Malayalam cinema has undoubtedly woken up to the throes of a new movement. A movement trail blazed by new age directors who are imaginative, un-stoppable and daring to go beyond the obvious.
After a decade- long career in marketing, debutant director Ajith Pillai wields the directorial baton, as he takes the plunge with ‘MosayileKuthirameenukal’, poised to hit the screens this month. The characters in the movie are played by Kollywood’s leading actors like Swati Reddy and Janani Iyer alongside Asif Ali and Sunny Wayne from Molly wood. Shot in the scenic locales in Andaman ,Lakswadeep and Cochin, the movie is all set for release by this month.
Excerpts from an exclusive interview to Dashing Journal.
Going from a career in marketing to film-making, where did you begin? Was there a glass ceiling?
If you are passionate about something, you will find means to make it work. Then there is this critical factor called timing. The industry was in the thick of change and was open to welcoming new talents. It was the new age culture and I happened to be in the right circle and meet the kind of people who share my passion. Ultimately, you have to make something that demands attention and that is just what my script did.
What would you say inspires you as a film-maker?
As a keen follower of cinema, I spend quality time watching international films, reading books and observing the styles chosen by directors. Inspiration comes in many forms, as authors, ace directors and even a common man I meet at a random event.
How did you choose your actors for the characters in your script? Is it based on a role they have played in the past or an attribute of their inner persona?
Yes, casting has a lot to do with the actor’s persona and their innate ability to transform to a character. Neither of the actors in MKM has portrayed a similar role in the past and this difference adds an element of freshness to the movie.
What was the most challenging aspect of making MKM?
The movie was shot in parts of Andaman and Lakshwadweep and it was a first time experience for the entire crew. Shooting in the sea location has plenty of challenges and limitations. The sea was rough and we had underwater sequences to be shot. It takes courage to place passion before fear and that was the best part about working with the MKM team. Amidst the adversity, we did have a great time.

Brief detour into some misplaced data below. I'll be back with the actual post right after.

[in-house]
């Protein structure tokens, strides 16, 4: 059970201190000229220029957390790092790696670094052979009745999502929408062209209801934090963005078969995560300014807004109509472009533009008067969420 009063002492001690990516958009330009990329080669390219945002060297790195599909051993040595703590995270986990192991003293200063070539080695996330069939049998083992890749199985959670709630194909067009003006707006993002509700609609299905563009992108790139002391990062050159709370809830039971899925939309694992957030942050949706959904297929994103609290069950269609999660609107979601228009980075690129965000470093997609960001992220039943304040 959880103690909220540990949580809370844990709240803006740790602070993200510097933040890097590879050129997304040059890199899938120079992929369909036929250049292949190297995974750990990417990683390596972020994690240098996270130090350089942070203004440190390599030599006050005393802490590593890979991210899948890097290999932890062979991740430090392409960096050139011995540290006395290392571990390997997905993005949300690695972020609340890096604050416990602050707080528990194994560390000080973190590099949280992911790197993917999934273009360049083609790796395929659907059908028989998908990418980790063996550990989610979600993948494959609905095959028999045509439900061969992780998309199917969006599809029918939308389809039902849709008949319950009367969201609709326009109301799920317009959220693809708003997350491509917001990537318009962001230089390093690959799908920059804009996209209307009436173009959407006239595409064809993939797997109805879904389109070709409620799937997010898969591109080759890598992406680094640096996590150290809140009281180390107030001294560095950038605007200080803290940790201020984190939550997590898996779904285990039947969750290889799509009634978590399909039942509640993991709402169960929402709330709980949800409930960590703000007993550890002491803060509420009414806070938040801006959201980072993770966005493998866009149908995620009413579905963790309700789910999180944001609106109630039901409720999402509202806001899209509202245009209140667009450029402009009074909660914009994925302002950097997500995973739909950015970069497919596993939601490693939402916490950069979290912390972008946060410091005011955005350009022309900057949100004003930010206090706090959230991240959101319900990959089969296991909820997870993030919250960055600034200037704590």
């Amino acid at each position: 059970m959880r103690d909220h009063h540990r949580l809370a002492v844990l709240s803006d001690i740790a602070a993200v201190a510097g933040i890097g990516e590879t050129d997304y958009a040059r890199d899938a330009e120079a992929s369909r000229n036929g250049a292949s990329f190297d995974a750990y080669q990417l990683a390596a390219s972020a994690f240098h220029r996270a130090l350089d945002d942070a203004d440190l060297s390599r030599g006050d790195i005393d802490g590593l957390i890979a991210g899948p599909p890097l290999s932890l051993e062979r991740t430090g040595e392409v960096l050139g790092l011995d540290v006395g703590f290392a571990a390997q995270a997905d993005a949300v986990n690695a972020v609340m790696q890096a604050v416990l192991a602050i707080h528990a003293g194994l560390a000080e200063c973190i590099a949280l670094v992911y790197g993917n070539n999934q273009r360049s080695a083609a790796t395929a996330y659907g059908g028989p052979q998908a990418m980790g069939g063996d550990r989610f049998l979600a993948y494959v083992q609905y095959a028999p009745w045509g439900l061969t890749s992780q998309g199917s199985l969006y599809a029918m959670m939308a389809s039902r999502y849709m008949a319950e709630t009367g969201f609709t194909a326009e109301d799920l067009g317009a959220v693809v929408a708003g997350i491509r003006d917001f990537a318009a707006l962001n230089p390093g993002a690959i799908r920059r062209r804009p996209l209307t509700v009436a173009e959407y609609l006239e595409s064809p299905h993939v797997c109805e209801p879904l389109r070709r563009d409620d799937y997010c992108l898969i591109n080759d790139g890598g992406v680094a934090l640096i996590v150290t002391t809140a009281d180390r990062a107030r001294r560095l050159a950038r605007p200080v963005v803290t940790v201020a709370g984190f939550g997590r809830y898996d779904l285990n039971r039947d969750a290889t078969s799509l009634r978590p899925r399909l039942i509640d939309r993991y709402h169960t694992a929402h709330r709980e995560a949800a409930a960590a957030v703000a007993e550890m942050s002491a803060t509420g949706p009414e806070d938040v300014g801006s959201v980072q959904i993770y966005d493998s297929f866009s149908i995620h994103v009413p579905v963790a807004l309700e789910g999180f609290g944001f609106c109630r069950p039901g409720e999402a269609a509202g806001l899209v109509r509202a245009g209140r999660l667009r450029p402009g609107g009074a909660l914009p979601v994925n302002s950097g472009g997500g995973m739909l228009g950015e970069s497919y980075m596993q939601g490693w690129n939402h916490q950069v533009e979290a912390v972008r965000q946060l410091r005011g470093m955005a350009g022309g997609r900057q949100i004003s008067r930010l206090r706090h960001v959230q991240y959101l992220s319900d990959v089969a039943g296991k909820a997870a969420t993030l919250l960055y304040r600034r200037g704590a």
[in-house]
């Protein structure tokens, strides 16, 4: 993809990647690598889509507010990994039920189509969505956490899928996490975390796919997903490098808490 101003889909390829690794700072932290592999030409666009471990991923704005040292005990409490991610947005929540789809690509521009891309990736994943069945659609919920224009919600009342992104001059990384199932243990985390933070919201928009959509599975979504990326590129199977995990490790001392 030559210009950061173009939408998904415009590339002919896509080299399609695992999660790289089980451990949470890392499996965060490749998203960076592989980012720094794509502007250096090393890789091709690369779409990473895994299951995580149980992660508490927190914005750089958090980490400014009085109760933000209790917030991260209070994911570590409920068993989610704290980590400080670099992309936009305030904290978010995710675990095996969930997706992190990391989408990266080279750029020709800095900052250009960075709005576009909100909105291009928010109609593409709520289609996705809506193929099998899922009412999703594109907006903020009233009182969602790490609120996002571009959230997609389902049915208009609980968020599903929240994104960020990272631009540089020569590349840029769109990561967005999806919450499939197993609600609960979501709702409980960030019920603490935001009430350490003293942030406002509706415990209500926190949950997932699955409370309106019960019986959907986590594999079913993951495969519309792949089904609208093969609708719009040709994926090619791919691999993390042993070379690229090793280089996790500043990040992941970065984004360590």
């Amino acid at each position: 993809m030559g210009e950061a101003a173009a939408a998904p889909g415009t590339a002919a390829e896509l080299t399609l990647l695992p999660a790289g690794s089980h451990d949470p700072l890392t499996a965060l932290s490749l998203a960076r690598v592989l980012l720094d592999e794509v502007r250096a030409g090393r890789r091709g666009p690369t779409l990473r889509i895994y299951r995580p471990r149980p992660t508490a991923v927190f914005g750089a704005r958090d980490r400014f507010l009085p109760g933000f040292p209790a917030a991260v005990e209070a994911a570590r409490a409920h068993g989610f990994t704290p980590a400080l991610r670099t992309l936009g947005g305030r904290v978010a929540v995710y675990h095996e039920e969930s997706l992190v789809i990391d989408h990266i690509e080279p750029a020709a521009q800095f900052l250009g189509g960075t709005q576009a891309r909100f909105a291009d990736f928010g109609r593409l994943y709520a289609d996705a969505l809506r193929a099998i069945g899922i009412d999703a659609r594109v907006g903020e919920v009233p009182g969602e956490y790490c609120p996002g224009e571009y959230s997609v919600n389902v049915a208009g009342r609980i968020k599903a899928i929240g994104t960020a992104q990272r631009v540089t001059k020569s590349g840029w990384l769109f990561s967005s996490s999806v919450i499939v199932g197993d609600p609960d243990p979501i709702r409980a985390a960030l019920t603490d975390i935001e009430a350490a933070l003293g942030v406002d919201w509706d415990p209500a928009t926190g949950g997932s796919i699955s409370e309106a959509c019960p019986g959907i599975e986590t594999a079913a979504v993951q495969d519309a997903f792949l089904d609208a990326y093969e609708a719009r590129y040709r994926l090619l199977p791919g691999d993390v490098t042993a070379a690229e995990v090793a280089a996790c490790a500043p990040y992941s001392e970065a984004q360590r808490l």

They say, an actor’s greatest aid is observation. According to you, what is a director’s greatest aid?
I was new to the industry and it was important to rope in the right people who share the same passion. And that was where I got lucky. Getting the right crew is important in bringing out a cinema from a script.
What do you think will be the strongest indication of a director’s expertise in any film?
For the audience, it is the feel the film exudes. I was lucky to have chosen a crew that gels so well and it does reflect in the movie. From a technical perspective, it has a lot to do with planning and tweaking the shots, picking the right talent and pulling it off amidst challenges.
Did your experience in marketing come in handy for this new role?
(Smiles). The packaging of the film is very important. It helps to create awareness and curiosity before the release. In this new role, I have taken an earnest effort to focus on the creative spirit at the same time, giving a fair share to commercial viability of the film.
What is the one thing that you must do in order to make it in this industry?
One of the most important things is perseverance and fear of failure. I certainly didn’t want to come back without fulfilling what I was here for.I worked for a good two years writing scripts and handling creative consulting before I got a major break. There were plenty of those zig zag moments and that of self-contemplation. But then, I just went ahead.
A film maker has a fair share of responsibility to build the moral fibre of the society. What is your take on this?
Well, I believe in a meaningful cinema. I have been inspired by several foreign films which portrays several shades of life and emotion. While a vast majority prefers entertainment cinema, I would opt to weave in a bit of realism as well. At the end of the day, film means business and I am responsible for the people who invest in me.
Any words of wisdom to budding film makers who want to make it big in the film industry?
Be prepared to work hard and do your homework well. The industry will welcome the deserving provided you have confidence in what you do.
The title of your film is quite intriguing. Can you describe your film?
Mosa means waves in Lakshwadeep lingo and Kuthirameenukal means swordfish. Sword fish are generally selfish in nature and this trait is what the movie is all about. MKM is a contemporary thriller,peppered with romance, comedy and humour packed into a feel good cinema.
Please find the link here - http://dashingmagazine.in/2014/05/taking-the-plunge/
Sreeja Raveendran is a seasoned communication professional with a penchant for hand-made art. She loves exploring different mediums of creative expression and is currently a correspondent with Dashing Magazine.